- Bridgeport, Conn., received 3.5 inches of snow, beating the Nov. 7 record of 2 inches set in 1953.
Some areas inland got 12 to 13 inches of snow.
"This is a classic nor'easter," NBC meteorologist Al Roker said on TODAY, "just very early."
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Conditions were still miserable Thursday morning. In New York City, winds were around 25 mph and it was 36 degrees with showers forecast before sunny skies on Friday.
In New Jersey, parts of which saw 9 inches of snow, police said ice and snow contributed to the deaths of two people in a car whose driver was speeding, NBCPhiladelphia reported.
Two people also died in Connecticut in traffic accidents attributed to snow, The Associated Press reported.
Full NBC coverage of Sandy's aftermath
Hundreds were evacuated ahead of the nor'easter, some because of flooding fears and others due to post-Sandy logistics.
John Makely / NBC News
Medeleine Dobriner was moved by the Red Cross to the Manresa Jesuit Center shelter on Staten Island so that her earlier shelter, a school, could reopen.
Medeleine Dobriner of New Dorp on Staten Island was among the latter -- having to move because her shelter was in a school that was reopening.
"This is my third shelter and usually change is good," Dobriner, 66, told NBC News, "but not in this case."
Throughout the region, people wore coats indoors as they endured yet another night without heat.
"I thought I was lucky when power was restored last Thursday, but last night it went out again," said Michael Platt, an electrician from Toms River, N.J., who estimated a foot of snow fell in his area. "The kids have been home for nearly two weeks and I'm not working, and when I'm not working I'm not making any money. This hasn't been easy."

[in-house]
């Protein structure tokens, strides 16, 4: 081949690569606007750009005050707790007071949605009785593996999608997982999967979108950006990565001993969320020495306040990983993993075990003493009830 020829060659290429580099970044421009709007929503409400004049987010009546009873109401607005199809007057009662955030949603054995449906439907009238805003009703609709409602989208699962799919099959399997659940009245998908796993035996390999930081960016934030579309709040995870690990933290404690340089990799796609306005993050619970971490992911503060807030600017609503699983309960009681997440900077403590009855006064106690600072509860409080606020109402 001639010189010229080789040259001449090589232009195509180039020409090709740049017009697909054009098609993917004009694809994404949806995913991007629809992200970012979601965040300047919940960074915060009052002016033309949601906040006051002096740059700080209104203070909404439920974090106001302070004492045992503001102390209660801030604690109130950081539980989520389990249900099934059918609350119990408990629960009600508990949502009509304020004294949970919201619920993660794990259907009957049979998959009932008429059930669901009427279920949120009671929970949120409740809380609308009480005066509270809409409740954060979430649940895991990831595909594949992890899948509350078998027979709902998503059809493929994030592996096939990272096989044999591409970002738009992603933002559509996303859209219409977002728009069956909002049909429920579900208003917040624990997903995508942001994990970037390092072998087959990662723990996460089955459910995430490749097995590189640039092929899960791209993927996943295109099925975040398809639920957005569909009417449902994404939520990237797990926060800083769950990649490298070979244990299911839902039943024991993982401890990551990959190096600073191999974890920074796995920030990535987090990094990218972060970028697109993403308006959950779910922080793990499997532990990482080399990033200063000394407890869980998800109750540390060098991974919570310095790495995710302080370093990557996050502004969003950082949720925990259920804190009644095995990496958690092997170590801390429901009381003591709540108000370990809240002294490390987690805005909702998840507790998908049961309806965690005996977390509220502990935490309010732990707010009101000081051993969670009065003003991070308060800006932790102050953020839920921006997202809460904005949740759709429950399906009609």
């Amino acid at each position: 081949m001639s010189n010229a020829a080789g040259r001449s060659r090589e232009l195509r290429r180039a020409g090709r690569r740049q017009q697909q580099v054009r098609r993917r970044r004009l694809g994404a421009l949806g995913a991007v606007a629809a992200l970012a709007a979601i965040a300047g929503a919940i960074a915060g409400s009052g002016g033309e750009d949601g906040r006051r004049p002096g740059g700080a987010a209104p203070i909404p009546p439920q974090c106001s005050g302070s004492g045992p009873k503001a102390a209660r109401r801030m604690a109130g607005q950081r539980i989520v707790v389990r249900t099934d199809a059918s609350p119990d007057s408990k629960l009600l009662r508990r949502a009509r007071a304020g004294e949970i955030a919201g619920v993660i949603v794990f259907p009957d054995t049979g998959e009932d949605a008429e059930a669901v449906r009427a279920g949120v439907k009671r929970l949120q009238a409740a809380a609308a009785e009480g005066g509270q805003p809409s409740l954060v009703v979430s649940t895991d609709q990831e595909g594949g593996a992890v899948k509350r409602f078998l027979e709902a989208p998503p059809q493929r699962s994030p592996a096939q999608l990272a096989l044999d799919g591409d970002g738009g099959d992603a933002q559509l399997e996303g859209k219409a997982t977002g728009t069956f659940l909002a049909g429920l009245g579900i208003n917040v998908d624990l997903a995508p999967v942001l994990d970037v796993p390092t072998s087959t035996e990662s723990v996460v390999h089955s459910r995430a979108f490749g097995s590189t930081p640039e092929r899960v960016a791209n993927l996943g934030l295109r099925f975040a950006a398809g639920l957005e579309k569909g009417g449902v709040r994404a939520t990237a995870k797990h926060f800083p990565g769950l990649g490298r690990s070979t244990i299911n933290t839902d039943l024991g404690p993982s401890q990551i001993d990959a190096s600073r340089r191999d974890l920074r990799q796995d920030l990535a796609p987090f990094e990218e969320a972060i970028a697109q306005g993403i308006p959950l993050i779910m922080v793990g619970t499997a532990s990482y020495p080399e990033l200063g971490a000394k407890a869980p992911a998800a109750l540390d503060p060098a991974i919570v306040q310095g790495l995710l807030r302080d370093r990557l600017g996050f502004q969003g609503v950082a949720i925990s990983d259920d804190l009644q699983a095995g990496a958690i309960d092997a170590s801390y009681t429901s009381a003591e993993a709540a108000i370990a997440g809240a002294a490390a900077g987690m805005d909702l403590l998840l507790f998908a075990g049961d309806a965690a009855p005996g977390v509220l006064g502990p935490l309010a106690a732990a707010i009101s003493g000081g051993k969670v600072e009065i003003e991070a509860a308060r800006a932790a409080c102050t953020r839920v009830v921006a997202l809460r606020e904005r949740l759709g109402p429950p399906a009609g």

"Can you believe this? Enough is enough," added Cindy Casey, whose Belle Harbor home one block from the beach in the Rockaways was swamped by Sandy, as she looked out at the snow blanketing the neighborhood devastated by flooding and fire.
Some of those who had weathered Sandy told NBCNewYork.com they felt like a cruel joke was being played on them.
"Kind of laughing about it at this point," said Danny Arnedos, of Oyster Bay, Long Island. "To go from a hurricane to a nor'easter and driving in the snow in 10 days is pretty unbelievable."
"I am waiting for the locusts and pestilence next," New Jersey Gov. Christie said Wednesday.
Coastal flooding proved minimal, but commuter bus and train services were disrupted by the storm, with the Long Island Rail Road briefly shutting down all operations to the city's eastern suburbs on Wednesday night.
Gasoline remained in short supply in the New York City area, where Mayor Michael Bloomberg on Thursday announced rationing based on odd and even number license plates.
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Airports saw 1,600 canceled flights on Wednesday due to the storm. Some 600 more flights were scratched Thursday, according to the flight tracking service FlightAware. The majority of those are in the New York area.
The losses from Superstorm Sandy are still rough, but New York Gov. Andrew Cuomo said Thursday he had seen a report estimating $50 billion in damage and economic losses across the region, with $33 billion in New York state.
"That's a staggering number," he said.
Mario Tama / Getty Images
A snowstorm hits the Northeast as residents are still struggling to pick up the pieces after Superstorm Sandy.
NBC's John Makely as well as Reuters and The Associated Press contributed to this report.